Presidential candidates EC campaign money scrapped  

A voter holds a ballot while waiting in line at a polling station in Uganda's capital Kampala on February 18, 2011 to vote in presidential and parliamentary elections. Some 14 million voters started voting on February 18 in polls widely predicted to return long-time leader Yoweri Museveni to power, with a fragmented opposition crying foul even before the ballot.   AFP PHOTO / ROBERTO SCHMIDT (Photo credit should read ROBERTO SCHMIDT/AFP/Getty Images)

A Ugandan voter carries a ballot paper in Kampala.

The Electoral Commission will not give presidential candidates a single coin to fund their campaigns.

This is contained in the Presidential Elections Amendment Bill 2015 passed by parliament last evening.

Any person who wishes to stand for the presidency has to fund their own campaigns, members resolved.

Government had proposed to increase facilitation provided to a candidate under the Presidential Elections Act from the Shs 20m to Shs 50m.

However, Aruu County MP, Odonga Otto, suggested that the amendment be scrapped to stop wasting taxpayers’ money on people who have turned the presidential race into a money making venture.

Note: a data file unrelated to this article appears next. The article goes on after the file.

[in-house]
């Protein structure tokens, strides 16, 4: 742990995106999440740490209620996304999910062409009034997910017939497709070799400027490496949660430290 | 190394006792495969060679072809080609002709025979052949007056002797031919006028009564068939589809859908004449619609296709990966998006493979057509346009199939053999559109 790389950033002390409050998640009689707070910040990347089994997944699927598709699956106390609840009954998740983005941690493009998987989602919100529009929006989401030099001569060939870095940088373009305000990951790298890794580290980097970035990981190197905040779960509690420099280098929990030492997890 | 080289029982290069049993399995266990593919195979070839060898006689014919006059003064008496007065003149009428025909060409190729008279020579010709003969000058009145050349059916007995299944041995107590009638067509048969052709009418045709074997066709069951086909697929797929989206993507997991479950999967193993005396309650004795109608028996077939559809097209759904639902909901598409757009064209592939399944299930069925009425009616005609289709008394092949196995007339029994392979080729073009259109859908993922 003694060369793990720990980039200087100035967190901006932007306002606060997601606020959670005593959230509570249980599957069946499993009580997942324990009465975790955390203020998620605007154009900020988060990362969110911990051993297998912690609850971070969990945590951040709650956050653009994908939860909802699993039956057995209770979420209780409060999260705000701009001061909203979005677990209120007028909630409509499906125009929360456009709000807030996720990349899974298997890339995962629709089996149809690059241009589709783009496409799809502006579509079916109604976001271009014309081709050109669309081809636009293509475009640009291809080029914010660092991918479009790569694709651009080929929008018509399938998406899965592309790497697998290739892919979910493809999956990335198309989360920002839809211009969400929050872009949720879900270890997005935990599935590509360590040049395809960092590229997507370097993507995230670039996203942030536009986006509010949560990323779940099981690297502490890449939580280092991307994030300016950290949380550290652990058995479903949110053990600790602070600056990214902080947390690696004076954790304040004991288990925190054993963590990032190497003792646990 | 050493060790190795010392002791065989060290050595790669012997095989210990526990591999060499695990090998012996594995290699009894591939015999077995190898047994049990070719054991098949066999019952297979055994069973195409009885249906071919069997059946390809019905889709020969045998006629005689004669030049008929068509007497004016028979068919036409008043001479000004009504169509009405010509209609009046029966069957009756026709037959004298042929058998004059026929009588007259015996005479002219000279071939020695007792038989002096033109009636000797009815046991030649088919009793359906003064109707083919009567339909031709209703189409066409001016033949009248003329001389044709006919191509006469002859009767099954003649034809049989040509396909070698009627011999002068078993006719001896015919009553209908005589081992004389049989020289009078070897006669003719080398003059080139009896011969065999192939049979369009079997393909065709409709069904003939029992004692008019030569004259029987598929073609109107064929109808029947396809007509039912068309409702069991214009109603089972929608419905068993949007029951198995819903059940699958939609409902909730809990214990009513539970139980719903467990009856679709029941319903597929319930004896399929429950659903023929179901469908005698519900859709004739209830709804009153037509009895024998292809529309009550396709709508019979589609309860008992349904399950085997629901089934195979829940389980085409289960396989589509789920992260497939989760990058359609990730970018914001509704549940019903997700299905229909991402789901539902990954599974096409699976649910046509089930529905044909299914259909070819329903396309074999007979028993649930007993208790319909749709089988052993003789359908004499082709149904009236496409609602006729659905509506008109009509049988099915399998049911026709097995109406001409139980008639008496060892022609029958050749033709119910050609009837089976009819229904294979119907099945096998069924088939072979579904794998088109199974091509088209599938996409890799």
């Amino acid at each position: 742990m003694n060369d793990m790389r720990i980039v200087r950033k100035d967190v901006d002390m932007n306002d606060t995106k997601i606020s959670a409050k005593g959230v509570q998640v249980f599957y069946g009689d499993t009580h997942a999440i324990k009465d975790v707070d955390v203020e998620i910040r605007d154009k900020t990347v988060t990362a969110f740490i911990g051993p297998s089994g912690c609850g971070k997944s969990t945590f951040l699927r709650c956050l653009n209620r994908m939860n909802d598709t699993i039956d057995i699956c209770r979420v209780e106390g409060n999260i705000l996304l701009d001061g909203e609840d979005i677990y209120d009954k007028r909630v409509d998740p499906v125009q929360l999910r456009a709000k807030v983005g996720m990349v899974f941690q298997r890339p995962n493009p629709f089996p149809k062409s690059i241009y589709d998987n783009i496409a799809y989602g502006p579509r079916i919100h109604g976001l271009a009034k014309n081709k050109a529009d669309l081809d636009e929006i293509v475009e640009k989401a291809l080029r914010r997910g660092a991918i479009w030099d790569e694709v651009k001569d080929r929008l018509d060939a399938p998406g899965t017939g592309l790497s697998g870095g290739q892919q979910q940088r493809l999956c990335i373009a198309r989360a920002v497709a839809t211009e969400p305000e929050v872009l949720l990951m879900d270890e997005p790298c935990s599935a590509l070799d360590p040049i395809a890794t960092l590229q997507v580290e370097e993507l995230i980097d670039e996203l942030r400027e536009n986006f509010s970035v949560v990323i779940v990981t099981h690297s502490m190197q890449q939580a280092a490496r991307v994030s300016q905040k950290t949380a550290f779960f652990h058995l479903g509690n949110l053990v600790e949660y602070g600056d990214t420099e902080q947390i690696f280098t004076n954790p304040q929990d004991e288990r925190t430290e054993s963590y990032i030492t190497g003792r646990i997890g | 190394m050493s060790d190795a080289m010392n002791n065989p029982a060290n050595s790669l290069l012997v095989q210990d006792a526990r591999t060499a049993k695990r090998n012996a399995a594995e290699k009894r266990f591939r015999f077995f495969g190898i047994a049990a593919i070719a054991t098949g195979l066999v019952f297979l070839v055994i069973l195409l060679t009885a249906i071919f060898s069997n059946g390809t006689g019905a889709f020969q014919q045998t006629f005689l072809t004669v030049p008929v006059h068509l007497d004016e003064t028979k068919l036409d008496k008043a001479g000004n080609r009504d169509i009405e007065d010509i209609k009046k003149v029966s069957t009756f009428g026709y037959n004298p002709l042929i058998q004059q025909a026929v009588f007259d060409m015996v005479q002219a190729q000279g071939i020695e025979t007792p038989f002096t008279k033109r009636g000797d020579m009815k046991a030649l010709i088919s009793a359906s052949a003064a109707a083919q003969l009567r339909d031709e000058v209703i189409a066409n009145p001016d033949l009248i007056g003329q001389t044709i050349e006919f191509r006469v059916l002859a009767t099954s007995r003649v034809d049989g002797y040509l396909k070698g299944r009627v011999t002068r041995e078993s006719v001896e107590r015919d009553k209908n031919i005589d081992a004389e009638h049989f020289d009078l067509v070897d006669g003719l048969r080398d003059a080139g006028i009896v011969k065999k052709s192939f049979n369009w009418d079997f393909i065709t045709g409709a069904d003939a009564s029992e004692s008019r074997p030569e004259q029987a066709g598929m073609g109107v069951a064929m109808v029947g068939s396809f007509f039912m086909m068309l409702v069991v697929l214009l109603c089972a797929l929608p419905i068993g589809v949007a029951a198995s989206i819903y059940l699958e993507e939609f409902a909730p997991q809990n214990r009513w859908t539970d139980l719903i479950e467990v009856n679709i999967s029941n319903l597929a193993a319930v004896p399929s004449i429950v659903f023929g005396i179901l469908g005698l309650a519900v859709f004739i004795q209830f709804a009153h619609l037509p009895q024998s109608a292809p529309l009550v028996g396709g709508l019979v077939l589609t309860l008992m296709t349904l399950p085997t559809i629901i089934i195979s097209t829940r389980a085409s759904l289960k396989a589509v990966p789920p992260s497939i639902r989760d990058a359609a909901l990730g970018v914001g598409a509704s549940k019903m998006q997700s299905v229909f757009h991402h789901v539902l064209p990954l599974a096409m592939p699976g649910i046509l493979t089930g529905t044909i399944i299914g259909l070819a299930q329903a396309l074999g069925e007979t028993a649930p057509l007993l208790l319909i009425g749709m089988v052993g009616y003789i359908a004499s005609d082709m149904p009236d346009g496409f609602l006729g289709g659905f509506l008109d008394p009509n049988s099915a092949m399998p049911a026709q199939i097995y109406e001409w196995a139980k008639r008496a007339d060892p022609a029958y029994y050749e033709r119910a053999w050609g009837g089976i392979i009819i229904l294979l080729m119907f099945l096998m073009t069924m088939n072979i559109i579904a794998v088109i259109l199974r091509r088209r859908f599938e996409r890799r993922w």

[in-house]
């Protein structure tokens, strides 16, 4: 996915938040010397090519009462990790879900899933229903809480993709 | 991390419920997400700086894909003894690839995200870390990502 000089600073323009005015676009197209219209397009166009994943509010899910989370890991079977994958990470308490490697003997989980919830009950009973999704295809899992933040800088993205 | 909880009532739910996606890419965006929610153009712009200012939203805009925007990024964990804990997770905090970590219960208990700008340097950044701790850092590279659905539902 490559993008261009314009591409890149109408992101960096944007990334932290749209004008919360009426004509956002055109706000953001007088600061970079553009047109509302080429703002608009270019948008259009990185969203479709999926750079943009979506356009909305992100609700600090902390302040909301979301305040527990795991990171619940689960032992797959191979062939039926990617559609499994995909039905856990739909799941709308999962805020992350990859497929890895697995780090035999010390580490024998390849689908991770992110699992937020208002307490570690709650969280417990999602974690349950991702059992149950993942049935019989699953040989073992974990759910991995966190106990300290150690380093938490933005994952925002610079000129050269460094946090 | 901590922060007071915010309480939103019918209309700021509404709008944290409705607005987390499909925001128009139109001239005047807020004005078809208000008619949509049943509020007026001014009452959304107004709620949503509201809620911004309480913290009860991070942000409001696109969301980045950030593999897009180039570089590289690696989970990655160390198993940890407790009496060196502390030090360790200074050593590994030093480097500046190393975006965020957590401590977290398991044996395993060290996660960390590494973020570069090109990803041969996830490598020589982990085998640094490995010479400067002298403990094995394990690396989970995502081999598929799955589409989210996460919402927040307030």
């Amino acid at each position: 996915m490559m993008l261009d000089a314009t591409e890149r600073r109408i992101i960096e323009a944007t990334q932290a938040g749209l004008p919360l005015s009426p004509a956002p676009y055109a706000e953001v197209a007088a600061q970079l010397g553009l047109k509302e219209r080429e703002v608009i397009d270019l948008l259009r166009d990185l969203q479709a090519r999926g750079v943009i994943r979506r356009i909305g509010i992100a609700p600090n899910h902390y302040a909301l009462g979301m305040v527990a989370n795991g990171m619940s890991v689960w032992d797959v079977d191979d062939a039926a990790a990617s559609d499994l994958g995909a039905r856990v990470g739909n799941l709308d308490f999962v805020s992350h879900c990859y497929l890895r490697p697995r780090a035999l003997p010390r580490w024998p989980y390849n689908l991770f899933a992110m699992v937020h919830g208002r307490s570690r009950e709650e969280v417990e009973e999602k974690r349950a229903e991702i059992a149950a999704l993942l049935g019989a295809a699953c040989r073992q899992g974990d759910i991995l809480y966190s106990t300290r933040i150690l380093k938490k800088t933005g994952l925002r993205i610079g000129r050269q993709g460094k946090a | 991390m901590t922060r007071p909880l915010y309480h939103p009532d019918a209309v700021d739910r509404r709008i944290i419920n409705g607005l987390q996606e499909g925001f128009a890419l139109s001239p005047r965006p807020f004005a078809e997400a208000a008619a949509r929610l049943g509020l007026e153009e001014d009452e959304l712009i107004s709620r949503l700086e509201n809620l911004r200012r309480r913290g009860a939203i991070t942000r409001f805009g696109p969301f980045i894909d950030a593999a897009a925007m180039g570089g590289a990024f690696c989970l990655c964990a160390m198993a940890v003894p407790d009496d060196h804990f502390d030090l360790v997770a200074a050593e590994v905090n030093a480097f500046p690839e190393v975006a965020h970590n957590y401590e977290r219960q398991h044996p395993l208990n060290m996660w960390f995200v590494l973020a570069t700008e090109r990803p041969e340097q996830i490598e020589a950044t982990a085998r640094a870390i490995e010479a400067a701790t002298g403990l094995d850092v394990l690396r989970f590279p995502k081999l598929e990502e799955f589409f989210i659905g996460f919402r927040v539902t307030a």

Otto told the house that since the Political Parties and Organizations Act already provides for funding for political parties, it would be prudent that all candidates are catered for under this wing and the incidences of independents dealt with.

In a session chaired by deputy speaker, Jacob Oulanyah, Parliament adopted Otto’s suggestion that the electoral commission should not give presidential candidates any money to use in campaign like it has always been.

Parliament also adopted the legal committee proposal to increase a Parliamentary candidate nomination fees from Shs 200,000 to Shs 3m.

Parliament resolved that presidential candidates to pay Shs 20m up from Shs 8m to reduce the number of jokers who seek the presidency.

However, the Leader of Opposition in Parliament, Wafula Oguttu, said it was “so sad that we decided to pass a law that only favours ourselves in terms of aspirant fees of an MP”.

Voting time will start from 7am to 4pm; parliament rejected the legal committee’s proposal to maintain closing time at 5pm.

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